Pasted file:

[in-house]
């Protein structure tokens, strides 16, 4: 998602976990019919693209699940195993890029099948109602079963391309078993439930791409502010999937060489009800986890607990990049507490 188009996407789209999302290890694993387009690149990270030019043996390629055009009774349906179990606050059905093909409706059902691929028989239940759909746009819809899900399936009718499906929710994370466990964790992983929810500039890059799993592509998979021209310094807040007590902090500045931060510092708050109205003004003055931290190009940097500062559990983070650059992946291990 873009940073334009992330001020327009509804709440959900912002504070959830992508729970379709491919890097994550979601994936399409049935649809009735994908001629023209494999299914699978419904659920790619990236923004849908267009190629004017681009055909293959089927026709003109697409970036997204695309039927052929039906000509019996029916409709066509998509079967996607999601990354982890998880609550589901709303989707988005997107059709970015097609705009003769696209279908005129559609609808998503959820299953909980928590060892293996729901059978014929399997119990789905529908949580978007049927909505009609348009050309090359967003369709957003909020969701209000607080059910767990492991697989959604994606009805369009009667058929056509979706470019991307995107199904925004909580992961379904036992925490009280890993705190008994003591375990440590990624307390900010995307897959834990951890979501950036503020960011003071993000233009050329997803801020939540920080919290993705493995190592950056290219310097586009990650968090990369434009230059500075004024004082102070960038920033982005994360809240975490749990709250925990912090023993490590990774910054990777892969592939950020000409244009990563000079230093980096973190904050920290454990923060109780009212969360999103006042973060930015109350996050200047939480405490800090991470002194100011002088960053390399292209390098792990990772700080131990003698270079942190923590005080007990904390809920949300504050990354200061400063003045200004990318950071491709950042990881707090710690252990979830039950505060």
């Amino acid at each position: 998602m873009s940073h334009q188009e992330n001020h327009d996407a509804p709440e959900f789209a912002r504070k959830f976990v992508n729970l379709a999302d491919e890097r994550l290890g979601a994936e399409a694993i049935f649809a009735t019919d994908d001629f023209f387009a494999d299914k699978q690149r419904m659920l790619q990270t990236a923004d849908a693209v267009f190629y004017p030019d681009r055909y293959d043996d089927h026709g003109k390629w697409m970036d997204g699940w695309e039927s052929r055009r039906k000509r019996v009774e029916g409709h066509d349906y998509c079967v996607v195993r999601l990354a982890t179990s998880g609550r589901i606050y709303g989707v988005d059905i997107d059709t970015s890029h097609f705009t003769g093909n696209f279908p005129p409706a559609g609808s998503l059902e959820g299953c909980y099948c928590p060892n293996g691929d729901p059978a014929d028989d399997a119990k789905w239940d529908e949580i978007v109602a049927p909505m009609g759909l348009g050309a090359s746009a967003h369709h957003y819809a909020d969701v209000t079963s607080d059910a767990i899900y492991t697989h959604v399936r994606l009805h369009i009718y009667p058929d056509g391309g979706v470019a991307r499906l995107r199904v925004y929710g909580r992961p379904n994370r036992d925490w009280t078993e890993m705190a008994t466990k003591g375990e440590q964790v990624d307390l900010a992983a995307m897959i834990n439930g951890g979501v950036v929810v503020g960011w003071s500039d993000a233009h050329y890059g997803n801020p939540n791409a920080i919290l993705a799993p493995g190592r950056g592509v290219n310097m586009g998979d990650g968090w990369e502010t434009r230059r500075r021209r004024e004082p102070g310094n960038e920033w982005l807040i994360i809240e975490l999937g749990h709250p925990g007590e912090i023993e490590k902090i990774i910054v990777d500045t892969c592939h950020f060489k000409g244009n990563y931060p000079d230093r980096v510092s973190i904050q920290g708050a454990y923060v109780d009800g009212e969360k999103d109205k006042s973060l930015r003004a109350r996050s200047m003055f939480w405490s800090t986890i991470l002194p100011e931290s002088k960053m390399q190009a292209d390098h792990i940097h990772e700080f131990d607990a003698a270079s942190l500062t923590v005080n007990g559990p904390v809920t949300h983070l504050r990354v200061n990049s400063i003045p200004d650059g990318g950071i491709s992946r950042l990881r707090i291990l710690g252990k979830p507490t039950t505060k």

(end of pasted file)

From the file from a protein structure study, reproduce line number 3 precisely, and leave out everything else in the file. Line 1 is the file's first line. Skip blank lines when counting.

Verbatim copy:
């Amino acid at each position: 998602m873009s940073h334009q188009e992330n001020h327009d996407a509804p709440e959900f789209a912002r504070k959830f976990v992508n729970l379709a999302d491919e890097r994550l290890g979601a994936e399409a694993i049935f649809a009735t019919d994908d001629f023209f387009a494999d299914k699978q690149r419904m659920l790619q990270t990236a923004d849908a693209v267009f190629y004017p030019d681009r055909y293959d043996d089927h026709g003109k390629w697409m970036d997204g699940w695309e039927s052929r055009r039906k000509r019996v009774e029916g409709h066509d349906y998509c079967v996607v195993r999601l990354a982890t179990s998880g609550r589901i606050y709303g989707v988005d059905i997107d059709t970015s890029h097609f705009t003769g093909n696209f279908p005129p409706a559609g609808s998503l059902e959820g299953c909980y099948c928590p060892n293996g691929d729901p059978a014929d028989d399997a119990k789905w239940d529908e949580i978007v109602a049927p909505m009609g759909l348009g050309a090359s746009a967003h369709h957003y819809a909020d969701v209000t079963s607080d059910a767990i899900y492991t697989h959604v399936r994606l009805h369009i009718y009667p058929d056509g391309g979706v470019a991307r499906l995107r199904v925004y929710g909580r992961p379904n994370r036992d925490w009280t078993e890993m705190a008994t466990k003591g375990e440590q964790v990624d307390l900010a992983a995307m897959i834990n439930g951890g979501v950036v929810v503020g960011w003071s500039d993000a233009h050329y890059g997803n801020p939540n791409a920080i919290l993705a799993p493995g190592r950056g592509v290219n310097m586009g998979d990650g968090w990369e502010t434009r230059r500075r021209r004024e004082p102070g310094n960038e920033w982005l807040i994360i809240e975490l999937g749990h709250p925990g007590e912090i023993e490590k902090i990774i910054v990777d500045t892969c592939h950020f060489k000409g244009n990563y931060p000079d230093r980096v510092s973190i904050q920290g708050a454990y923060v109780d009800g009212e969360k999103d109205k006042s973060l930015r003004a109350r996050s200047m003055f939480w405490s800090t986890i991470l002194p100011e931290s002088k960053m390399q190009a292209d390098h792990i940097h990772e700080f131990d607990a003698a270079s942190l500062t923590v005080n007990g559990p904390v809920t949300h983070l504050r990354v200061n990049s400063i003045p200004d650059g990318g950071i491709s992946r950042l990881r707090i291990l710690g252990k979830p507490t039950t505060k």